It's official: no more toll booths on the Gratigny Parkway.
The Miami-Dade Expressway Authority put together a glossy, highly-produced video that looks like a Publix commercial to tell us all about it.
"Safer driving with no toll plaza accidents, this is open road tolling, and this summer, it's coming to MDX expressways," says a mellifluous female voice over images of mom taking the kids out in the minivan and a couple breezing down the highway in a convertible.
"People have asked, what if I don't have a Sunpass?," says MDX Executive Director Steve Andriuk. "We have a system called toll by plate. We capture the image of the license plate, tie it in with the registration and send you a bill in the mail."
Open road tolling is the way of the future. The Florida Turnpike Extension in Miami-Dade will soon be switching to the same system, and combined with the spread of red-light cameras, a cottage industry has developed in gadgets that supposedly let you hide from Big Brother's watchful eyes. They're all over the Internet, everything from a plastic shield that supposedly distorts the numbers and letters on your plate to a spray that makes your plate too shiny for a camera to capture to a remote-controlled system that flips your license plate down and then back up again after you pass the toll sensor.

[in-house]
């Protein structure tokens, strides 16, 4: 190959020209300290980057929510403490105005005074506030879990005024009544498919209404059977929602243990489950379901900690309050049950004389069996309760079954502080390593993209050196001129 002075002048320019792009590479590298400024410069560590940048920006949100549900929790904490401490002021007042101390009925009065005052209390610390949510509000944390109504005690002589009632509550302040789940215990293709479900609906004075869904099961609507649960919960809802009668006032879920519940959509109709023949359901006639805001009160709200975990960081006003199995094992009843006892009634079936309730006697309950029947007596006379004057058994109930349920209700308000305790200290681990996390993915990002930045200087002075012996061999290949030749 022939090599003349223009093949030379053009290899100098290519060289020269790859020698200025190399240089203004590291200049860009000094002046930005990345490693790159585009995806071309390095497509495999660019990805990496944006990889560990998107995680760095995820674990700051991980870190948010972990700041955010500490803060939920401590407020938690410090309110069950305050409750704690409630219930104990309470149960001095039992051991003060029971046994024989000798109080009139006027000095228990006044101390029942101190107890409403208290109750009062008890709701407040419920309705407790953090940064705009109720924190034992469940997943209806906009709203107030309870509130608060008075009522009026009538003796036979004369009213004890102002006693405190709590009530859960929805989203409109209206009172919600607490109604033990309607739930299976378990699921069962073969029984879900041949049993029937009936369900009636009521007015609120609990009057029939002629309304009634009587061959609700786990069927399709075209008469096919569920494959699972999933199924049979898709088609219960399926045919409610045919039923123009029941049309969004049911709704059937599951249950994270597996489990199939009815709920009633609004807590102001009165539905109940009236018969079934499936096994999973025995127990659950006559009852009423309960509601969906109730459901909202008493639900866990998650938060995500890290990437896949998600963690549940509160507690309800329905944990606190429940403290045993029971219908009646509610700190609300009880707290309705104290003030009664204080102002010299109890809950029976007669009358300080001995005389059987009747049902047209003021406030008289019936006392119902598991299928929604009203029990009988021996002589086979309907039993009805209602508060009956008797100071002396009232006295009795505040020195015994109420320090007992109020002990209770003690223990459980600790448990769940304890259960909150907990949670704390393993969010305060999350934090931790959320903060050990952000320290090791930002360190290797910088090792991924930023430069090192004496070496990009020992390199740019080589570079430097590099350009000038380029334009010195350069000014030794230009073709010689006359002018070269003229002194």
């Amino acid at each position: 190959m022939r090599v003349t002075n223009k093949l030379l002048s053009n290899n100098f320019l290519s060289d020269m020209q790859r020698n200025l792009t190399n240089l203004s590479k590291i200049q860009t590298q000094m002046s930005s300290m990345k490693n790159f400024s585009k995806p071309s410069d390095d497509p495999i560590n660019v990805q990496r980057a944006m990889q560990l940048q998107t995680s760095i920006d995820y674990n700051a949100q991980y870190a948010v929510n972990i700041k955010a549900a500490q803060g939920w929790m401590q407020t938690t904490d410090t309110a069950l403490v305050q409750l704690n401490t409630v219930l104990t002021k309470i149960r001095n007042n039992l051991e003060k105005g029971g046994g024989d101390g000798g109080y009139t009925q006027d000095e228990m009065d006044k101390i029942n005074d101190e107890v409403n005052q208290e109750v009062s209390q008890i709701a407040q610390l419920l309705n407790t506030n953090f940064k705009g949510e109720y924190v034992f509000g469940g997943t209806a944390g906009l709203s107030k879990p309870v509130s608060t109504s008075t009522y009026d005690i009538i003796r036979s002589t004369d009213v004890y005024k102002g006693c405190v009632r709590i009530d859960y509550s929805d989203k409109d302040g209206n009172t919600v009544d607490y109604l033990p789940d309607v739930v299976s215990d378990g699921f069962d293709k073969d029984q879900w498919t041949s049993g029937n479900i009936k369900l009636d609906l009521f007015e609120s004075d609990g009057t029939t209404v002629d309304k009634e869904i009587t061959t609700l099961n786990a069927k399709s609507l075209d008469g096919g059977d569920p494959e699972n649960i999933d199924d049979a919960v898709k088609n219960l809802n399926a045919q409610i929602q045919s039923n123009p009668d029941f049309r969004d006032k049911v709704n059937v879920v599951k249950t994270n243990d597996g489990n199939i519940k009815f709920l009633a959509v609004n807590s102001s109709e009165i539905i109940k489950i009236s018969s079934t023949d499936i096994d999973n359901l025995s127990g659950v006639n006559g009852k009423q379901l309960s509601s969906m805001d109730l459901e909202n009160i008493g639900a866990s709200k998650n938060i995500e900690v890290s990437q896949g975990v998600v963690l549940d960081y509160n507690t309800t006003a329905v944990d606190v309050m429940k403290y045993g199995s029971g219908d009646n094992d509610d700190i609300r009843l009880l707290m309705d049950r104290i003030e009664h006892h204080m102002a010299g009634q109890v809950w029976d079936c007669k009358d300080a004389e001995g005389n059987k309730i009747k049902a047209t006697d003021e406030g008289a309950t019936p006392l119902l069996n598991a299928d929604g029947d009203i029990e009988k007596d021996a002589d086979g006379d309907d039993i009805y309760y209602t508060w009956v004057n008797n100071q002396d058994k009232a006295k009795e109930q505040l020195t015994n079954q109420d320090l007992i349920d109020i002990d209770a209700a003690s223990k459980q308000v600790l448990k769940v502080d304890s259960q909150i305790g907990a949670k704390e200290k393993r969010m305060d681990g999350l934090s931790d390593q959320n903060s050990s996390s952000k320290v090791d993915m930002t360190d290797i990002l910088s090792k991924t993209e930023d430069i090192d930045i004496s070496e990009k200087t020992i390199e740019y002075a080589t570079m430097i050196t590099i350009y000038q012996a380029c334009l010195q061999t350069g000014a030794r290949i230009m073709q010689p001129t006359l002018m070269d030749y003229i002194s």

"Wireless remote, flip the plate down, no more tickets, that simple, say goodbye to photo radar. Goodbye," says the guy hawking his product on YouTube.
The problem with these gadgets? They're against the law in Florida and many other states.
As Florida Highway Patrol Sgt. Mark Wysocky explains, "Anything you try to cover or obscure your plates so it cannot be read or detected for a red light camera, Sunpass toll or any other tolling system is gonna be illegal."
Get caught using one of those things on your plate, and you're hit with a second degree misdemeanor. Might as well shell out five bucks for a Sunpass, and forget about having to slow down at a toll booth.